A 1990 law protects women's property rights in common-law marriages and entitles a woman who separates or divorces to one-half the couple's property if she had been working and one-third of the property if she had been a housewife. Divorce by consent remains illegal. The courts may overturn a husband's will in the event that it does not provide for his wife, as long as she was dependent on him for financial support.
The new draft constitution provides for a minimum number of women to be on party slates for parliamentary seats and creates a women and gender equality commission to promote the enhancement of the status of women, girls, and gender issues.
At least half of the population lives in poverty, and children are affected more severely than any other group. One-third of the population is under 18 years of age and, although the Government provides free education through secondary school, the severe deterioration of the public education and health care systems has limited children's future prospects. The public health system is inadequate, and private health care is unaffordable for many children. Children often do not attend school because their families need them to contribute to the household by working or providing child care for siblings or younger relatives.
Concern continues to rise over the effects of domestic violence on children. It is unclear how many deaths from child abuse take place, since law enforcement officials believe that the vast majority of criminal child abuse cases went unreported. The GHRA is concerned that there are no law enforcement investigative procedures in place to determine if abuse or parental incapacity were the true causes of death in some cases of the 400 children under the age of 5 who die each year, deaths that usually are ascribed to malnutrition or disease. Media reports of rape and incest further indicated that violence against children is a significant problem. According to UNICEF, a disturbing aspect is the concept of the "girl child," in which teenage girls trade sexual favors for money, a practice condoned by their parents yet obscured by cultural norms. In a related practice, parents demand monetary compensation following the rape of a teenage daughter.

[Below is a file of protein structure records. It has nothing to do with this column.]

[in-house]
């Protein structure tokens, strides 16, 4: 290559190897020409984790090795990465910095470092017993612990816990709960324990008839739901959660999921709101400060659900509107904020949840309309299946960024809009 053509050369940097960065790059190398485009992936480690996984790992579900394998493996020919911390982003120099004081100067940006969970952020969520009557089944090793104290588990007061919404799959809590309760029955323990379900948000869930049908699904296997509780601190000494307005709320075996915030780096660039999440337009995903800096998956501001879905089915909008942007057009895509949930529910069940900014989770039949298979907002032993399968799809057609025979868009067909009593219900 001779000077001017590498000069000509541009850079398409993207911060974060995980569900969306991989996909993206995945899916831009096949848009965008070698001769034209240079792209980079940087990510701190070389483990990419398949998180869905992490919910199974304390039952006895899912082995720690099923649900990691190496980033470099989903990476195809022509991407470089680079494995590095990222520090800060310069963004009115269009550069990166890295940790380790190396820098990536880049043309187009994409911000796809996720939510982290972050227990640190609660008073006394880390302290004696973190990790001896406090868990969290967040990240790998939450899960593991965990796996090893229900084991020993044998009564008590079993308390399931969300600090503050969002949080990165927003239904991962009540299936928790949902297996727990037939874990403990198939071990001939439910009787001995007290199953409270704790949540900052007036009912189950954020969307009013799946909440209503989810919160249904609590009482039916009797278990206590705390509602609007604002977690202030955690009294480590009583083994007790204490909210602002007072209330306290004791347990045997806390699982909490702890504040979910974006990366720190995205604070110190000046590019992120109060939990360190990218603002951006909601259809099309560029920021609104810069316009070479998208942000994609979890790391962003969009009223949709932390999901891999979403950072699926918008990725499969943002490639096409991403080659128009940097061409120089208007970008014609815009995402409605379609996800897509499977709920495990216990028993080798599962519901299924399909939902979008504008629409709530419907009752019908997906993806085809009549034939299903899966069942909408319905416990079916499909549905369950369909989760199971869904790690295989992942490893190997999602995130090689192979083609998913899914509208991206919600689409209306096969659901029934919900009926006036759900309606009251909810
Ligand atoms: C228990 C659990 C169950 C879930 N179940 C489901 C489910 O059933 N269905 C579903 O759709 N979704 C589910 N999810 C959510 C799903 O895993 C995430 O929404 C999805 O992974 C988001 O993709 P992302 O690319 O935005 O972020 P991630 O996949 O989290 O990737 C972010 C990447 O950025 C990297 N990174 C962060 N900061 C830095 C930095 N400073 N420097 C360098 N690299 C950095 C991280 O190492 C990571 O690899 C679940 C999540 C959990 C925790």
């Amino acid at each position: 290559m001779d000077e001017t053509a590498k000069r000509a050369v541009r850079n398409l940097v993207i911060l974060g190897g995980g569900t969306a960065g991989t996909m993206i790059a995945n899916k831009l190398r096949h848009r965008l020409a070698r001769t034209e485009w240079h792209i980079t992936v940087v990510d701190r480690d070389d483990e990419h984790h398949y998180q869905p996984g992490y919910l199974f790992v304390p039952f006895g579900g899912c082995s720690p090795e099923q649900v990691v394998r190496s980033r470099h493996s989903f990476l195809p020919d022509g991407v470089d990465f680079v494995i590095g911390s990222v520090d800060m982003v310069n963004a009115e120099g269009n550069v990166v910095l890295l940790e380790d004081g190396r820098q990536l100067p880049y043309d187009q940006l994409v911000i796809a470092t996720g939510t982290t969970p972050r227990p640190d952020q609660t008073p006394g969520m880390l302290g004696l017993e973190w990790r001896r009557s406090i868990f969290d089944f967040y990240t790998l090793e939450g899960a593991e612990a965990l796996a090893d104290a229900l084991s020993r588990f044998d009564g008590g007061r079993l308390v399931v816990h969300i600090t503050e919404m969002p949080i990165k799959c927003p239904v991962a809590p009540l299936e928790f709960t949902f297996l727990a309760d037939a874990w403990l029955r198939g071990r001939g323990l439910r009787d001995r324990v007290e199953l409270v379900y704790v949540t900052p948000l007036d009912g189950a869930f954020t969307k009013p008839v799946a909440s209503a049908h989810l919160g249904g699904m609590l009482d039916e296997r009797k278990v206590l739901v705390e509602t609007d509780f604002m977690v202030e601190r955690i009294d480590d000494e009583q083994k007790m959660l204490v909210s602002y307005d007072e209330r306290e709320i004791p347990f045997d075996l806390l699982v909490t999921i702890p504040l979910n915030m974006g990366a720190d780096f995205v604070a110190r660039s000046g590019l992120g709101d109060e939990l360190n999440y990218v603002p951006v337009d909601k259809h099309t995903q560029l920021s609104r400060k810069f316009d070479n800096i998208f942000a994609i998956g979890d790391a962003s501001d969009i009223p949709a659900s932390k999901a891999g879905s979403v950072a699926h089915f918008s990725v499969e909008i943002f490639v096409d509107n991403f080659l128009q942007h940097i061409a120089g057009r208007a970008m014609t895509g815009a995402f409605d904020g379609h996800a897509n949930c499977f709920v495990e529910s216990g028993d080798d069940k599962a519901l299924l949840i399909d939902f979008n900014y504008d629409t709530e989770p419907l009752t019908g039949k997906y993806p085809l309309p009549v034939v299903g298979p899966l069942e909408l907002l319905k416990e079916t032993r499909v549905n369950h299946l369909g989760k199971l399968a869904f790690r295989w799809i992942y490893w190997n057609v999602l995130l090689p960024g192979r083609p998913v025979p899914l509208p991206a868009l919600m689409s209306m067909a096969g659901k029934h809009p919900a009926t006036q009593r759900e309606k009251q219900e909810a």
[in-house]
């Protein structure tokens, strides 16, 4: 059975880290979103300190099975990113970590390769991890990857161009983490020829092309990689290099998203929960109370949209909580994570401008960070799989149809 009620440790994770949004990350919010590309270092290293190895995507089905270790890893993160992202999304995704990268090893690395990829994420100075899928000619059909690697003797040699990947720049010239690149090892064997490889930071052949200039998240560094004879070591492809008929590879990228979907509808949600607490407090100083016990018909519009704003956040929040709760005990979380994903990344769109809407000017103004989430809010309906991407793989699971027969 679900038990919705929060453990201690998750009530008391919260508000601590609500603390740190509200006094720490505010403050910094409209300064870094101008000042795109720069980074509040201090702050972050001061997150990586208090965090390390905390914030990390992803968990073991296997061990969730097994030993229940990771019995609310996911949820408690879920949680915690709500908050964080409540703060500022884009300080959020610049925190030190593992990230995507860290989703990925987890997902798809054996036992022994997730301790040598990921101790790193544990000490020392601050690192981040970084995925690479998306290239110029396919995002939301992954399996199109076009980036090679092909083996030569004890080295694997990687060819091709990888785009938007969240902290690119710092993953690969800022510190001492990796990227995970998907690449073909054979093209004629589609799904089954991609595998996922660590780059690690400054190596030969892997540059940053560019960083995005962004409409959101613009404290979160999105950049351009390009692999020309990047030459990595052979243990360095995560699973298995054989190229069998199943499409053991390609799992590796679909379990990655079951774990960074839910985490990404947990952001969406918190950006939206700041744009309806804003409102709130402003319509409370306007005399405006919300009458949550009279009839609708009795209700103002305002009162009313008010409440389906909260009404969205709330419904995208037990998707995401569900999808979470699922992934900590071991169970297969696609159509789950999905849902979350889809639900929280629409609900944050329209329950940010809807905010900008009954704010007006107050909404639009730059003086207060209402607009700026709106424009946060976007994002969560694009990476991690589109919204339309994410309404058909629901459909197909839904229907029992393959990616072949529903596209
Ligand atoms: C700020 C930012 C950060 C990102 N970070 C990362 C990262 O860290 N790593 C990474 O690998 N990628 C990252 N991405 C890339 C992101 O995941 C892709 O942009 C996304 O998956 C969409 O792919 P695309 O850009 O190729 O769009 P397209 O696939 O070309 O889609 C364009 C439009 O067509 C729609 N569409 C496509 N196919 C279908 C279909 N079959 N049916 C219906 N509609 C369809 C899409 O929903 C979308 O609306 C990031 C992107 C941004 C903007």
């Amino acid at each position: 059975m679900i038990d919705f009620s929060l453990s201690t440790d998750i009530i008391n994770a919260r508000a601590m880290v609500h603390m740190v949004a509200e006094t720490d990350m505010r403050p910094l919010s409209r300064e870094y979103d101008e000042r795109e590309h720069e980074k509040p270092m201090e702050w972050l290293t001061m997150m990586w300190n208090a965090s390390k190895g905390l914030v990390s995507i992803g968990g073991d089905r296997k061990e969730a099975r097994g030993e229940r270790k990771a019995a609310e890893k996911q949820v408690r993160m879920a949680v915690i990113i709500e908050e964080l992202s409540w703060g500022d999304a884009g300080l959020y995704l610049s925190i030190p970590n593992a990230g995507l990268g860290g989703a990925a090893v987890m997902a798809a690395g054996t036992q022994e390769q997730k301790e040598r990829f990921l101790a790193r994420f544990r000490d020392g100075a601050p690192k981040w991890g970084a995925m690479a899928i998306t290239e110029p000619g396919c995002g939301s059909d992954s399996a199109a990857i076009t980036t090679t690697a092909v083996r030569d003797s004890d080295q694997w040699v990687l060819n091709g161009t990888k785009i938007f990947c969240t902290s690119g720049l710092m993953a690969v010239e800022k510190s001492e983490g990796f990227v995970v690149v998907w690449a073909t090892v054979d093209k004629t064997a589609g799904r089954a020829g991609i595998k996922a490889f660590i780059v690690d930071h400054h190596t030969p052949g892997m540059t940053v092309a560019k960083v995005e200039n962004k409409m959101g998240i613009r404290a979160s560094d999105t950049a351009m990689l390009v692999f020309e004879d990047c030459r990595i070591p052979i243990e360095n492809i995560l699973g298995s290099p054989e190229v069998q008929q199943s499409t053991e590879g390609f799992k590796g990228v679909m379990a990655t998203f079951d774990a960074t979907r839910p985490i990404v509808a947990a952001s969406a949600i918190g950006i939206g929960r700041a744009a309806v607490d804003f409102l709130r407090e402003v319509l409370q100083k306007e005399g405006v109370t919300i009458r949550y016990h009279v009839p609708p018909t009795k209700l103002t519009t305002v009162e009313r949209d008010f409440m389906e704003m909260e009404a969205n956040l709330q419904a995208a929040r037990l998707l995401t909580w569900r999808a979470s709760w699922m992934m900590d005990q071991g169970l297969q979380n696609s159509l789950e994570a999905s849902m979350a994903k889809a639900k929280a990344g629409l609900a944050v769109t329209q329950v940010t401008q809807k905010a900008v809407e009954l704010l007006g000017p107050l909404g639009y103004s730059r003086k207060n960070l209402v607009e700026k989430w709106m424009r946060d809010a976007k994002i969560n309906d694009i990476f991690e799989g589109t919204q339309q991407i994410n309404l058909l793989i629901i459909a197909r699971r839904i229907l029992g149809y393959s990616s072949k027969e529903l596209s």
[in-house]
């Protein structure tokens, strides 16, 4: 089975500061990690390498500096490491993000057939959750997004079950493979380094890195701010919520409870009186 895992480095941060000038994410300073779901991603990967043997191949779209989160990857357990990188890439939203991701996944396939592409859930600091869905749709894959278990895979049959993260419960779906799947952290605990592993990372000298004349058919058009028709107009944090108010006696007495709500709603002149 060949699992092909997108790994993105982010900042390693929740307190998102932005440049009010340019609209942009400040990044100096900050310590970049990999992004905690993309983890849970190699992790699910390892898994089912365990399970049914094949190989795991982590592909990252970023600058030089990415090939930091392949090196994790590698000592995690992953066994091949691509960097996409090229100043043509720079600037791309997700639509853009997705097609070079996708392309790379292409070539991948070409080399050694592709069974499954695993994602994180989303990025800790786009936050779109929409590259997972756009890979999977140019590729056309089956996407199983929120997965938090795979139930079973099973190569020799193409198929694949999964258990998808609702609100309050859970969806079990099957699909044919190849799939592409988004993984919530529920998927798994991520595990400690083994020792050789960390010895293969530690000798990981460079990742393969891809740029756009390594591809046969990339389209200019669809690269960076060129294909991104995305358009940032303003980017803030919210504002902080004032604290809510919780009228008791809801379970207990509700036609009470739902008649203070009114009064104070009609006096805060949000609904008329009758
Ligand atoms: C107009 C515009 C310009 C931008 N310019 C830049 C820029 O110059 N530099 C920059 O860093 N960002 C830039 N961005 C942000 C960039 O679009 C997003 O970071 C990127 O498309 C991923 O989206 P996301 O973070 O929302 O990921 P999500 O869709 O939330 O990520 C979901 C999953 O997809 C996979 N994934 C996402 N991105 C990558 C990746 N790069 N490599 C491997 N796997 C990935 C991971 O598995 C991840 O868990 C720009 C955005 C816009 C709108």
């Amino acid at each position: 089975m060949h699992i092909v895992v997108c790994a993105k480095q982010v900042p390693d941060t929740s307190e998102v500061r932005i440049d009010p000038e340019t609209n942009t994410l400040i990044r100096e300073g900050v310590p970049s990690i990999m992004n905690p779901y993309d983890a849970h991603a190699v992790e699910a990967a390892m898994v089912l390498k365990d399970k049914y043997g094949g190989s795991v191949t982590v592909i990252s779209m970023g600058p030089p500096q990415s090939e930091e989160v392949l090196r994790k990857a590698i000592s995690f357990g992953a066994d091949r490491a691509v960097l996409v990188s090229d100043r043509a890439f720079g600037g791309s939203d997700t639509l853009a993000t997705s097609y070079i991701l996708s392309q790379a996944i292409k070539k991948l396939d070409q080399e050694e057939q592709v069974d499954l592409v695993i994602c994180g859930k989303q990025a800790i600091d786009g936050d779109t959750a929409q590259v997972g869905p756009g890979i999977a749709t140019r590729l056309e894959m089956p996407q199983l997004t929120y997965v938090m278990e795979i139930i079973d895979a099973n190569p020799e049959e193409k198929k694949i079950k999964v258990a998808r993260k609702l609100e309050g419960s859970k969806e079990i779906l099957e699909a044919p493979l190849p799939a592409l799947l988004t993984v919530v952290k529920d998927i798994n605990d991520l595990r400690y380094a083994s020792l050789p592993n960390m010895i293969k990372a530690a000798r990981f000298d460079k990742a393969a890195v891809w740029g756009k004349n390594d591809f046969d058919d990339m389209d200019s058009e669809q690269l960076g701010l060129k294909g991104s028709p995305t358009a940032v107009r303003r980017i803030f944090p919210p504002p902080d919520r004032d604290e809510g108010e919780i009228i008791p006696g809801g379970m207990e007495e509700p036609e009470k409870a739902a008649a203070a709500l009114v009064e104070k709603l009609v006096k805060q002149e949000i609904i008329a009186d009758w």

The Domestic Violence Act allows police officers or social workers to file an application on behalf of an abused child. However, there is a lack of social services or trained experts to deal with children fleeing sexual, physical, or emotional abuse. Many children suffer from neglect or abandonment, particularly when 3 percent of the adult population emigrates each year, often leaving children behind.
The new draft constitution provides for the creation of a commission on the rights of the child to promote the well-being of children. This commission would monitor compliance and make recommendations for compliance with the U.N. Convention on the Rights of the Child and other international instruments acceded to by the Government. It also would review legislation affecting children and investigate complaints relating to children's rights.
People with Disabilities
There is no law mandating provision of access for disabled persons, and the lack of appropriate infrastructure to provide access to both public and private facilities makes it very difficult to employ the disabled outside their homes. In 1997 Parliament passed a law establishing a council for persons with disabilities; however, the council has yet to begin its activities. There are several special schools and training centers for the disabled, but they lack trained staff and are in disrepair.